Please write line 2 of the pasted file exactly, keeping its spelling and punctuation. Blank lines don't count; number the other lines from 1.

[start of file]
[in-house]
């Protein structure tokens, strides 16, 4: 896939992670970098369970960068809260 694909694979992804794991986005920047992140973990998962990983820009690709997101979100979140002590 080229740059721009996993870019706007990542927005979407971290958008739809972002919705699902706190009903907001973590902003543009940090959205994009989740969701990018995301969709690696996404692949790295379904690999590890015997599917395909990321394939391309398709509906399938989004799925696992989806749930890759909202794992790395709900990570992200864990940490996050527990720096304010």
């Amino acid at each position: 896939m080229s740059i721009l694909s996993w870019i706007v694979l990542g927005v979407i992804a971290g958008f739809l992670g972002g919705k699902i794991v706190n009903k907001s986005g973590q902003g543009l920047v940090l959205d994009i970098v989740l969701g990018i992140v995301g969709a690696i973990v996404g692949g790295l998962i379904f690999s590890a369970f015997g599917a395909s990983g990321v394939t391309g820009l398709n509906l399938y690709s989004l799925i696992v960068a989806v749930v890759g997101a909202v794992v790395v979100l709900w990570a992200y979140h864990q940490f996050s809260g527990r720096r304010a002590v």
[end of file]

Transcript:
């Protein structure tokens, strides 16, 4: 896939992670970098369970960068809260 694909694979992804794991986005920047992140973990998962990983820009690709997101979100979140002590 080229740059721009996993870019706007990542927005979407971290958008739809972002919705699902706190009903907001973590902003543009940090959205994009989740969701990018995301969709690696996404692949790295379904690999590890015997599917395909990321394939391309398709509906399938989004799925696992989806749930890759909202794992790395709900990570992200864990940490996050527990720096304010």